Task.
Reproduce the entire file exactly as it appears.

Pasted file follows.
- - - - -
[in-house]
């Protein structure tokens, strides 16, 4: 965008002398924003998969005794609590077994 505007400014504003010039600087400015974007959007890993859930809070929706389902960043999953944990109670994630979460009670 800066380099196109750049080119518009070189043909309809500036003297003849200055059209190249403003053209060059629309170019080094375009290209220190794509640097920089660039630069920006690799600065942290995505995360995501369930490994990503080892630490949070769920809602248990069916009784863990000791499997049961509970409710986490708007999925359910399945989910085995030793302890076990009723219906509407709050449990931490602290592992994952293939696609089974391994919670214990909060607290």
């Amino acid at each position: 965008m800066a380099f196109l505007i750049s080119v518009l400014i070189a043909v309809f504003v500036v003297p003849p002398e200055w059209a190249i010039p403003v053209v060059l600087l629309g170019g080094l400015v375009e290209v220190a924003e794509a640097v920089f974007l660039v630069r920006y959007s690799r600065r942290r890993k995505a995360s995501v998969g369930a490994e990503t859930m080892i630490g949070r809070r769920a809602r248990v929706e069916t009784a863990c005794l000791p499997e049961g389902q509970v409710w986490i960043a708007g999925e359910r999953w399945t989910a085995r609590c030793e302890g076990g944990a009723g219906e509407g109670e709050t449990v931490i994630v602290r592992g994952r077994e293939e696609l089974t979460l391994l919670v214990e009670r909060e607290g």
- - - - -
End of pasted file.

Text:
[in-house]
């Protein structure tokens, strides 16, 4: 965008002398924003998969005794609590077994 505007400014504003010039600087400015974007959007890993859930809070929706389902960043999953944990109670994630979460009670 800066380099196109750049080119518009070189043909309809500036003297003849200055059209190249403003053209060059629309170019080094375009290209220190794509640097920089660039630069920006690799600065942290995505995360995501369930490994990503080892630490949070769920809602248990069916009784863990000791499997049961509970409710986490708007999925359910399945989910085995030793302890076990009723219906509407709050449990931490602290592992994952293939696609089974391994919670214990909060607290």
């Amino acid at each position: 965008m800066a380099f196109l505007i750049s080119v518009l400014i070189a043909v309809f504003v500036v003297p003849p002398e200055w059209a190249i010039p403003v053209v060059l600087l629309g170019g080094l400015v375009e290209v220190a924003e794509a640097v920089f974007l660039v630069r920006y959007s690799r600065r942290r890993k995505a995360s995501v998969g369930a490994e990503t859930m080892i630490g949070r809070r769920a809602r248990v929706e069916t009784a863990c005794l000791p499997e049961g389902q509970v409710w986490i960043a708007g999925e359910r999953w399945t989910a085995r609590c030793e302890g076990g944990a009723g219906e509407g109670e709050t449990v931490i994630v602290r592992g994952r077994e293939e696609l089974t979460l391994l919670v214990e009670r909060e607290g």